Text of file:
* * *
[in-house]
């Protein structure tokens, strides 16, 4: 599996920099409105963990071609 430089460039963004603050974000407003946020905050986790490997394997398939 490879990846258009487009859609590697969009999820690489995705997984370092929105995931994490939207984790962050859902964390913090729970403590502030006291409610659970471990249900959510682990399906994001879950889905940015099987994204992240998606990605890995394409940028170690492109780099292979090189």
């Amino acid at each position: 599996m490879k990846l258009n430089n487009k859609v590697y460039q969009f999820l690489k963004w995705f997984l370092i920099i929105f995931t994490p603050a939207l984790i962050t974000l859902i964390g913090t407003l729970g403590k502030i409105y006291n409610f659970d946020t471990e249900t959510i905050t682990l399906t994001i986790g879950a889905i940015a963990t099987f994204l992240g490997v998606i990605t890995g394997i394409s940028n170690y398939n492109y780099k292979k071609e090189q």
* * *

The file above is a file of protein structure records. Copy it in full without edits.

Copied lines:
[in-house]
């Protein structure tokens, strides 16, 4: 599996920099409105963990071609 430089460039963004603050974000407003946020905050986790490997394997398939 490879990846258009487009859609590697969009999820690489995705997984370092929105995931994490939207984790962050859902964390913090729970403590502030006291409610659970471990249900959510682990399906994001879950889905940015099987994204992240998606990605890995394409940028170690492109780099292979090189």
């Amino acid at each position: 599996m490879k990846l258009n430089n487009k859609v590697y460039q969009f999820l690489k963004w995705f997984l370092i920099i929105f995931t994490p603050a939207l984790i962050t974000l859902i964390g913090t407003l729970g403590k502030i409105y006291n409610f659970d946020t471990e249900t959510i905050t682990l399906t994001i986790g879950a889905i940015a963990t099987f994204l992240g490997v998606i990605t890995g394997i394409s940028n170690y398939n492109y780099k292979k071609e090189q």